To start working with lo4net you need to install it via NuGet. Then we need to create a configuration file. It has XML format and should contain something like this:

After that, we can start working with log4net. Structured logs in log4net can be created without special syntax, just by passing an object as a parameter. The code below showing an example of using log4net to create simple and structured logs:

If we run this application and then check out output, we can see:

Summarizing log4net, I have to pay attention to a few important things. It is not well documented at all, and it can be difficult to start working with it. The default configuration file is not the right choice. You should configure it yourself. So if you need a quick start and want to have proper documentation, maybe you should try something else.


Let’s compare some basic steps to implement structured logging and features that can be provided.

log4net NLog Serilog
Documentation Has general documentation and samples Well-documented and has a lot of samples Well-documented and has a lot of samples and tutorials
.NET Compatibility .NET Framework 2.0 or higher
.NET Core 1.0 or higher
.NET Frameworks 3.5 – 4.8
.NET Core 1.0 or higher
.NET Framework 4.5 or higher
.NET Core 1.0 or higher
Pass the entire object to logs Simply passing an object as a parameter Mark an object with @ Mark an object with @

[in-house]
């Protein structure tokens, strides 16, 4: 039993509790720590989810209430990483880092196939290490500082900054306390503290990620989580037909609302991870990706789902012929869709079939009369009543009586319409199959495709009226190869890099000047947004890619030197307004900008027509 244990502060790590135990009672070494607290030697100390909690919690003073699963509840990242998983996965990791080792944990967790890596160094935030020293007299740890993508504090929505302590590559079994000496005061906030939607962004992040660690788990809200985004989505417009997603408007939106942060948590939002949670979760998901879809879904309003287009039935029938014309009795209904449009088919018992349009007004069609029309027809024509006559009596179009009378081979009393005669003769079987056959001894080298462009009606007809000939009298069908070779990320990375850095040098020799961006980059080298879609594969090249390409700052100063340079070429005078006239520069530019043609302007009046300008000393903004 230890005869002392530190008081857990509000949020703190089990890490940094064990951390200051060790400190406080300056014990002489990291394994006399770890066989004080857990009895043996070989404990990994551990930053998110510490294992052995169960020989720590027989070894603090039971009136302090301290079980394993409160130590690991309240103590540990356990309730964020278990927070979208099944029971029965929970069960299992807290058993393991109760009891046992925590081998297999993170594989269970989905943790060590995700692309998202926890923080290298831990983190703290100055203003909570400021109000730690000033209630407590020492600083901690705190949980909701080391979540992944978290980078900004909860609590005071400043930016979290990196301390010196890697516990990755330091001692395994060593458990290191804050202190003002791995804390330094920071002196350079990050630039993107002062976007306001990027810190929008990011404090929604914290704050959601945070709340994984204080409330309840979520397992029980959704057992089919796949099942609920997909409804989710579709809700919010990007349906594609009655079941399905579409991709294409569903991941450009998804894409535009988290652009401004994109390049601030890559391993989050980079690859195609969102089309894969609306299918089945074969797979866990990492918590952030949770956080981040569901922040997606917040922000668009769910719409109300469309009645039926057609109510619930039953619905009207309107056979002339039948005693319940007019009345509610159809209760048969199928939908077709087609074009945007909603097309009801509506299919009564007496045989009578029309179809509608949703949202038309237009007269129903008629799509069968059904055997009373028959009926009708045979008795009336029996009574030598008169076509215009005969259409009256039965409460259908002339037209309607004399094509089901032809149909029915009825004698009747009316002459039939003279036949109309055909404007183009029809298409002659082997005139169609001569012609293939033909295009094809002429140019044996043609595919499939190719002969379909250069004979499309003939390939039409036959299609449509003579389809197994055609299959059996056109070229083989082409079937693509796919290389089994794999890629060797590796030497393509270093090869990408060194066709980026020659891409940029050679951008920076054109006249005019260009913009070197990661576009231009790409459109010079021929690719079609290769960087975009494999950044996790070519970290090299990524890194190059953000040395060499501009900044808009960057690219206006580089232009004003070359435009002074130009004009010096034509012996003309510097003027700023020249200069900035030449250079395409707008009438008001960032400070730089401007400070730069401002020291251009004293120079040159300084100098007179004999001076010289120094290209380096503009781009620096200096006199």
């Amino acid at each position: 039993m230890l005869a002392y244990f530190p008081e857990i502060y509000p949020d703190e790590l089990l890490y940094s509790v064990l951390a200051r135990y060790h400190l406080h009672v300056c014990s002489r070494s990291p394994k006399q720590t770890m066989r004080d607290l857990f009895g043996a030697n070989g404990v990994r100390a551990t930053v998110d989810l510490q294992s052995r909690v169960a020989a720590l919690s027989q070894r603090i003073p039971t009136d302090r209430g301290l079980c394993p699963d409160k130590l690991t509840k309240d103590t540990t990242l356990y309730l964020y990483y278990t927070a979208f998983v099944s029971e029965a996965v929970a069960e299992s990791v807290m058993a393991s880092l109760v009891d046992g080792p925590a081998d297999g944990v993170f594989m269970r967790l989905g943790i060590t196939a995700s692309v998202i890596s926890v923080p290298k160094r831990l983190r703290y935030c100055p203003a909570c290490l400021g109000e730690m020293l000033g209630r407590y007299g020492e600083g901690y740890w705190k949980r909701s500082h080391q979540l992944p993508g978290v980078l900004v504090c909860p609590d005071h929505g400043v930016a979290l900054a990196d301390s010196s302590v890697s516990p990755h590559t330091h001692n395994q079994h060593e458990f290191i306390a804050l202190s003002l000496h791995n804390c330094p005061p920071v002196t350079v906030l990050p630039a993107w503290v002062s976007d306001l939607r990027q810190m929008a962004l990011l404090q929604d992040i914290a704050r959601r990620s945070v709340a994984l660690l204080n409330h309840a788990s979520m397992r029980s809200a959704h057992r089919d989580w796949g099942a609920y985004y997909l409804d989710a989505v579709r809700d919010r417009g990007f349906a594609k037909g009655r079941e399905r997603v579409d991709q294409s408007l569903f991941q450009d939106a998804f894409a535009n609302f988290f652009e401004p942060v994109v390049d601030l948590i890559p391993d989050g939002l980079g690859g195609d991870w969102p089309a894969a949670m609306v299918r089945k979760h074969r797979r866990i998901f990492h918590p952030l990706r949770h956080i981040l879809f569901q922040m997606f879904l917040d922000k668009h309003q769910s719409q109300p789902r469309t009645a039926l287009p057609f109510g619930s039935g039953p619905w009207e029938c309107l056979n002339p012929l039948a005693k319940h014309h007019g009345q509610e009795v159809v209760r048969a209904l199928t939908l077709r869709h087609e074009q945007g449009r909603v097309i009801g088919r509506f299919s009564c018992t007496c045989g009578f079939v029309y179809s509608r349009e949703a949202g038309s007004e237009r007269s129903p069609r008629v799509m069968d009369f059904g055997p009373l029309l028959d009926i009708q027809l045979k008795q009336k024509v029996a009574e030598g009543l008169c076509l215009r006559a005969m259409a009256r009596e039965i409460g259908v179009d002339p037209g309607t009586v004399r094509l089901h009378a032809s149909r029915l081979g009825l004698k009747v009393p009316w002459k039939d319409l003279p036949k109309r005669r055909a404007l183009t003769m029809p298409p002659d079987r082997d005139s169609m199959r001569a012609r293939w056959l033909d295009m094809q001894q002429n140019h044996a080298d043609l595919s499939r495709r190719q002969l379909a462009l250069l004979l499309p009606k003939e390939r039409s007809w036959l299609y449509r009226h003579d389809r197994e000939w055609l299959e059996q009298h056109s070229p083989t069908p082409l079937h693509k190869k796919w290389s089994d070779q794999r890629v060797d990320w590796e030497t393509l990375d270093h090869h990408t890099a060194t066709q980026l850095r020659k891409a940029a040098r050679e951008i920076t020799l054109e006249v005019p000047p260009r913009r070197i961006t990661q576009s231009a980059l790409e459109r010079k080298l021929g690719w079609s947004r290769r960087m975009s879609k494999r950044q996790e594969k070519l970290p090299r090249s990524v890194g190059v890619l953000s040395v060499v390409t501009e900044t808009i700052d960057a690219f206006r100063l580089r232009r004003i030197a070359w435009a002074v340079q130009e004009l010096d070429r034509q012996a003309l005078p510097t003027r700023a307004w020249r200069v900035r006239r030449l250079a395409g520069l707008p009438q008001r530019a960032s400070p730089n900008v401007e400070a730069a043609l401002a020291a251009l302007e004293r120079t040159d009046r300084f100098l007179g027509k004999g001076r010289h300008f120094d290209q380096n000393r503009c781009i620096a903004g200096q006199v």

Configuration Need to customize configuration file to get a better logs view No special configuration required for structured logging No special configuration required for structured logging
Complexity of implementation Similar to default logging API, but need to customize the configuration file Similar to default logging API, easy to implement, but no hints if implementation was unsuccessful and it doesn’t work Similar to default logging API, easy to implement

As you can see, all of these three .NET logging frameworks are similar, and it is not a big issue to switch to any of them, because they have similar statements, and can be easily installed and used. Also, we can use any of these frameworks to implement structured logging in your application. All of them provide similar features.

But if we need to make some decisions and select only one, I would recommend trying Serilog because of modern API, easy setting up, maintaining, and simple structured logging support from inside the box. By the way, it is very well documented and easy to use, all in all. However, as all of them are pretty similar, you can try to use each of them without any difficulty and make your own decision.

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Oleksandr Kinashchuk

.NET Developer at Redwerk